Sunday, December 28, 2008

Recalling Route-52's "Phantom Box"

WILMINGTON, DE (December 27, 2008) – Long before the Route 141 Bypass, and years before Greenville evolved into a suburban shopping Mecca, firefighting along Route 52, Delaware's Chateau Country, was often handled by the Wilmington Fire Department. At least that’s the story that’s been handed down by old school Wilmington firefighters, several of whom recalled responding to what were commonly reffered to as “phantom box alarms."

In layman's terms a “Phantom Box” referred to a Fire Alarm Box (or Box number), which didn’t exist. When a call for help came from a citizen along Kennett Pike, Wilmington’s Fire Station 5, located in the 40 Acres section of the city, was dispatched to box 5-5-5. In strictly covert fashion, the men of Station 5 responded with a pumper, a multi-purpose quad and a crew of 9 or 10. And when the job was over, the crew quietly returned to quarters as if nothing ever happened. It was never discussed…never entered into the house journal.

Before World War II, fire response along the Kennett Pike, from Wilmington to the Delaware/PA state line, was virtually non-existent. There were no community fire stations, and it would be decades before New Castle County fire companies would determine how to slice up that piece of the county. When a fire occurred on the Kennett Pike, homeowners would dial “0” and reach the Diamond State Bell operator, who would direct the emergency call to individual fire company dispatchers, many of whom worked from their homes.

Once the operator convinced a rural dispatcher that there truly was an emergency, an engine was sent from Elsmere, Talleyville, Hockessin or even Kennett Square – whichever station assembled their crew the fastest. Back then; the trip wasn’t easy, as the top heavy, slow moving pumpers would make their way through the winding back roads and hills to the fire scene. The trip often took 30 minutes or more.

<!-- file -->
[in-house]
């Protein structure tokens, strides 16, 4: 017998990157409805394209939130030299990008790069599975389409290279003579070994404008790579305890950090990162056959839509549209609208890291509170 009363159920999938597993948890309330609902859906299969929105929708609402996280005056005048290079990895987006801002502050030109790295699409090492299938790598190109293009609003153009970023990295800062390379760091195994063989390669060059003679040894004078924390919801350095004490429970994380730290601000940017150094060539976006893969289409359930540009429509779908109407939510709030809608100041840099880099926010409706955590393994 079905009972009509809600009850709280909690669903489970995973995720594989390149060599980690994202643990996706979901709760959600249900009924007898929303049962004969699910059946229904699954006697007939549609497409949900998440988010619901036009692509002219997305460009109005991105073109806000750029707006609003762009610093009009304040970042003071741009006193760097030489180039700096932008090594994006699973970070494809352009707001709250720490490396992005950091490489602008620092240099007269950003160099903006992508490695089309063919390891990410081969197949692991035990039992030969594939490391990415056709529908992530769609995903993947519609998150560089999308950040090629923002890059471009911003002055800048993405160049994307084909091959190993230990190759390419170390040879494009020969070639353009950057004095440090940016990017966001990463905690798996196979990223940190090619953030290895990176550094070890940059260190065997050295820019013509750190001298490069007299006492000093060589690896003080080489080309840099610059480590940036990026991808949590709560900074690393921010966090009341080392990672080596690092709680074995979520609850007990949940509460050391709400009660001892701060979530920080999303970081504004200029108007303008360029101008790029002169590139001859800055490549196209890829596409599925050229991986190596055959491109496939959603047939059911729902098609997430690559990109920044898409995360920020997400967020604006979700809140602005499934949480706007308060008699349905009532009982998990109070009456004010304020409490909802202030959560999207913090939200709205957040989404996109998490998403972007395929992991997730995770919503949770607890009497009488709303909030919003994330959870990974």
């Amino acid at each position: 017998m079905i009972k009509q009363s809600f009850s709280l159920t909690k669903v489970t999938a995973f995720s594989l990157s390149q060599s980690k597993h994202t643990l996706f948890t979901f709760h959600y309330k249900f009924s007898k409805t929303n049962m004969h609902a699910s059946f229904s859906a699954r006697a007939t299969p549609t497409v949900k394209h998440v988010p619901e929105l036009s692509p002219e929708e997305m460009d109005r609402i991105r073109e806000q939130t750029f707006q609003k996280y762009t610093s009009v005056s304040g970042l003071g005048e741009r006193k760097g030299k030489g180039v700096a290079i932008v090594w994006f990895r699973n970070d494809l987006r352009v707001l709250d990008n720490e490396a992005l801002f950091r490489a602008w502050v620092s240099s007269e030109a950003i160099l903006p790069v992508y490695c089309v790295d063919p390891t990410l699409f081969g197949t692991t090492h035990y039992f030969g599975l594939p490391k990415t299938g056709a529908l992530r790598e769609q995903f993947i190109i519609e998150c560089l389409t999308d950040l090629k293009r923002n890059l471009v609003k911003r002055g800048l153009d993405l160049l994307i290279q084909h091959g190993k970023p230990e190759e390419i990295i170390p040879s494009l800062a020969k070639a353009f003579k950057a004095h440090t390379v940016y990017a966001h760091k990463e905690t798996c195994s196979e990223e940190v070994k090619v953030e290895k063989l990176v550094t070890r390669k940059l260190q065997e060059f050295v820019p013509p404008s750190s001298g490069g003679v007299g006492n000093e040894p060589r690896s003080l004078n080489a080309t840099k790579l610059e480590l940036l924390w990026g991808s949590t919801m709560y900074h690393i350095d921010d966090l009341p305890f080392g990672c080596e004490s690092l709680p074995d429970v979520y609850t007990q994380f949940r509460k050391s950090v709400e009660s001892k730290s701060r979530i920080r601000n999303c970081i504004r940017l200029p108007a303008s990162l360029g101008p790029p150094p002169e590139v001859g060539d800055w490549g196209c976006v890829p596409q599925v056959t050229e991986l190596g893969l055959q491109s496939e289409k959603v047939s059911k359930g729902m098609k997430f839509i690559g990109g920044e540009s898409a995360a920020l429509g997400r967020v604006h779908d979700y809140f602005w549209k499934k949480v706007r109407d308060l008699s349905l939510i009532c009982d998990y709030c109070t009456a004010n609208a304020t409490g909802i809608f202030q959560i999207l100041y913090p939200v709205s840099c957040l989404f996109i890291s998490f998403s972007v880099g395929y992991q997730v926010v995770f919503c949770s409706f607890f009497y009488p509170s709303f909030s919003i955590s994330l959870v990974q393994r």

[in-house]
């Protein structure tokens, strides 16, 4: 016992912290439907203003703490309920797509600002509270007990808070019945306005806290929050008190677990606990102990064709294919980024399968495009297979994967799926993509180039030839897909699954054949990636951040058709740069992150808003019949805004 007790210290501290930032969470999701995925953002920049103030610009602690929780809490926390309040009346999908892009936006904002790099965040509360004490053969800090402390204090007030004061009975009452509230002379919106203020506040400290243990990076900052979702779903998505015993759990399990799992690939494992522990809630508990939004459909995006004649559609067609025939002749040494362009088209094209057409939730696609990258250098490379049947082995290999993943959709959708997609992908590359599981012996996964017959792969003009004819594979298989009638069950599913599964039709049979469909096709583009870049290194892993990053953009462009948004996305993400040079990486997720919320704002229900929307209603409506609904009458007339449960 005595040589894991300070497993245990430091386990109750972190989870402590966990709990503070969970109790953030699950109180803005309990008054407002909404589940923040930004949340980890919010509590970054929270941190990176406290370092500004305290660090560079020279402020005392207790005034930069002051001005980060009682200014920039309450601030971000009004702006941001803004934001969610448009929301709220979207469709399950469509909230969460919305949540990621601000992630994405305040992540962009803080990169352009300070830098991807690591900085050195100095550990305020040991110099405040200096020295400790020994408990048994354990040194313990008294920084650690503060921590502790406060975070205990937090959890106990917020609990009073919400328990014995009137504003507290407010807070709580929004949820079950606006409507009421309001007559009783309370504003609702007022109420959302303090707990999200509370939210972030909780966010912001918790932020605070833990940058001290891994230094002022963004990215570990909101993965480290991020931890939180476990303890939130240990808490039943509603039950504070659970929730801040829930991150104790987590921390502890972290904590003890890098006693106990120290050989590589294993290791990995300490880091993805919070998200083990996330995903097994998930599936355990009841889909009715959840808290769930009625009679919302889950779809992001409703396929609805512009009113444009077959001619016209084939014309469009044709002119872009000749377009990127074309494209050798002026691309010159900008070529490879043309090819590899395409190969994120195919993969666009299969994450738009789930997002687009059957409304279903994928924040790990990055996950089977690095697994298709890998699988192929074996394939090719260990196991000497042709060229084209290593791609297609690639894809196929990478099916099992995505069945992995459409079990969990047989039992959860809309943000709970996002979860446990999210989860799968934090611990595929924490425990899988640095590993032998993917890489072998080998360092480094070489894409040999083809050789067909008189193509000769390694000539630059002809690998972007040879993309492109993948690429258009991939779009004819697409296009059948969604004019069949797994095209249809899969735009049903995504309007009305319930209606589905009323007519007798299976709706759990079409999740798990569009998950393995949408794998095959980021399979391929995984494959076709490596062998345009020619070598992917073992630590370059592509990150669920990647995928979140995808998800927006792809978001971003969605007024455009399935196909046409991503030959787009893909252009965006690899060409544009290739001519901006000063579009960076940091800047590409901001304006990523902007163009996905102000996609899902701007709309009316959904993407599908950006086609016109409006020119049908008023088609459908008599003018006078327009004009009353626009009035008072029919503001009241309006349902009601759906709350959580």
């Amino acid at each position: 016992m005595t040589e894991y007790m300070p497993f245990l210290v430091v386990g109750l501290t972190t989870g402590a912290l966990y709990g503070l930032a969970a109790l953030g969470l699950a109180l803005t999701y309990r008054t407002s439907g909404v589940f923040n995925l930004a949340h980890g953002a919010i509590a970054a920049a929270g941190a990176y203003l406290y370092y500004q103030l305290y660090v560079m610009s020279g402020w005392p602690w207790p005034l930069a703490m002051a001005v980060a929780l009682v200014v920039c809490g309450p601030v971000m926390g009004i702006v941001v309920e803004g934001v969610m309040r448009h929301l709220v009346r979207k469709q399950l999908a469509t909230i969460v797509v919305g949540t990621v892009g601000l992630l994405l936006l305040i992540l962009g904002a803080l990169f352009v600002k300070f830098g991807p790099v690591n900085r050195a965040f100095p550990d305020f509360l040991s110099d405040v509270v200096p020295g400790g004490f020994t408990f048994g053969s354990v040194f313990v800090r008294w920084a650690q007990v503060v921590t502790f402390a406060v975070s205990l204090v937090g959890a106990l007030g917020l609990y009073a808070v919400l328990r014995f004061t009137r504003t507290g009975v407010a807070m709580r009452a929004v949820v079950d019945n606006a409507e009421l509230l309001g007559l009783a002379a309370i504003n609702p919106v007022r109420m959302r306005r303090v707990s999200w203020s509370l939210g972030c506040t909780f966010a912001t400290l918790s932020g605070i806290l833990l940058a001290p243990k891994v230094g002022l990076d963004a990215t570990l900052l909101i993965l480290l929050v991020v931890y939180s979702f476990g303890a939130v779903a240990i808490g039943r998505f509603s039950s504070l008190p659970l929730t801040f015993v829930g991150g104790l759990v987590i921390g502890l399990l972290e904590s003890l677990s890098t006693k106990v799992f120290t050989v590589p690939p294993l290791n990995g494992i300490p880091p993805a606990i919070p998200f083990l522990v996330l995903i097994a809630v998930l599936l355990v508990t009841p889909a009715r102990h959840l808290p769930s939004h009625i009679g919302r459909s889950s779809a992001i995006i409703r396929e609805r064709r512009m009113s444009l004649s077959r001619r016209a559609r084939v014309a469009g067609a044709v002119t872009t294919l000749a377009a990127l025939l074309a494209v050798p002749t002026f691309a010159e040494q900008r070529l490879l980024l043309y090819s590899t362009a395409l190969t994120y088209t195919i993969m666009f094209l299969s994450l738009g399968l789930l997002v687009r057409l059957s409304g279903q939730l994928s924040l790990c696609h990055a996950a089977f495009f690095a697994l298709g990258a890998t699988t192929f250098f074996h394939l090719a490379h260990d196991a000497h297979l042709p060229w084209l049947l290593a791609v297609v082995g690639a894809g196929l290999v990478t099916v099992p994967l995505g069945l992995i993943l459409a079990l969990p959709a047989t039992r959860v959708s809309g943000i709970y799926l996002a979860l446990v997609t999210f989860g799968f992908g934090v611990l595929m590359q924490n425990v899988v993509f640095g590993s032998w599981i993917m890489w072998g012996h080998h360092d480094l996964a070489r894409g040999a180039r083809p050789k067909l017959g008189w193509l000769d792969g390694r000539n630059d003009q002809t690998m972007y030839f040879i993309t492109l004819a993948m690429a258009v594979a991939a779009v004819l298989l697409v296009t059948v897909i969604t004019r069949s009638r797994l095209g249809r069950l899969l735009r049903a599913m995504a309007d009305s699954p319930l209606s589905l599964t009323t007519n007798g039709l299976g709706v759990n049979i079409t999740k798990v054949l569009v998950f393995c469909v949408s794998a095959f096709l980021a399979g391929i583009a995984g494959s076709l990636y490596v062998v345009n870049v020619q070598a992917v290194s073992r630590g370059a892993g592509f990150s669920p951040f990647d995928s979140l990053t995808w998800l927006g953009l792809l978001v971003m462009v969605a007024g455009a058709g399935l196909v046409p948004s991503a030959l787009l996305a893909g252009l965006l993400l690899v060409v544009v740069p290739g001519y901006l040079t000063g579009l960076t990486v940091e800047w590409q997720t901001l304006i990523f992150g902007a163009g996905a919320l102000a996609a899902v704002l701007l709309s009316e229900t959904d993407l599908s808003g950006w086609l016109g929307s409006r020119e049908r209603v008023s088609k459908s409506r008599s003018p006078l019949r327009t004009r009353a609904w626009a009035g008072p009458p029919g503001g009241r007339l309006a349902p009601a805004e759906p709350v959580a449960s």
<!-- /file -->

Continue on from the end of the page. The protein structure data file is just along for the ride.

View the Fire Response map along Route 52

It’s tough to find records from days gone by, but suffice it to say that the Brandywine Valley had its share of blazes in the first part of the 20th century. From barns to multi-million dollar homes, if there was a working fire in Chateau Country, chances are fire companies would arrive to find little more than a smoldering foundation. With such tremendous losses, it may seem odd that communities like Greenville and Centerville, the folks who could easily afford to support a local firehouse, never considered building their own station.

The lack of rapid fire response became an issue with wealthy estate owners, whose assets included large homes, which contained collectibles, irreplaceable furnishings and artifacts. So, a wealthy few took the firefighting problem into their own hands, creating their own brigades, staffed by employees, chauffeurs and farm hands

The first brigade was formed in 1924 when multi-millionaire Pierre S. DuPont purchased a GMC fire engine to protect his estate, Longwood Farms. (Now Longwood Gardens) Two years later, he founded the Longwood Fire Company, and expanded the brigade’s responsibilities to include protecting his neighbor’s homes.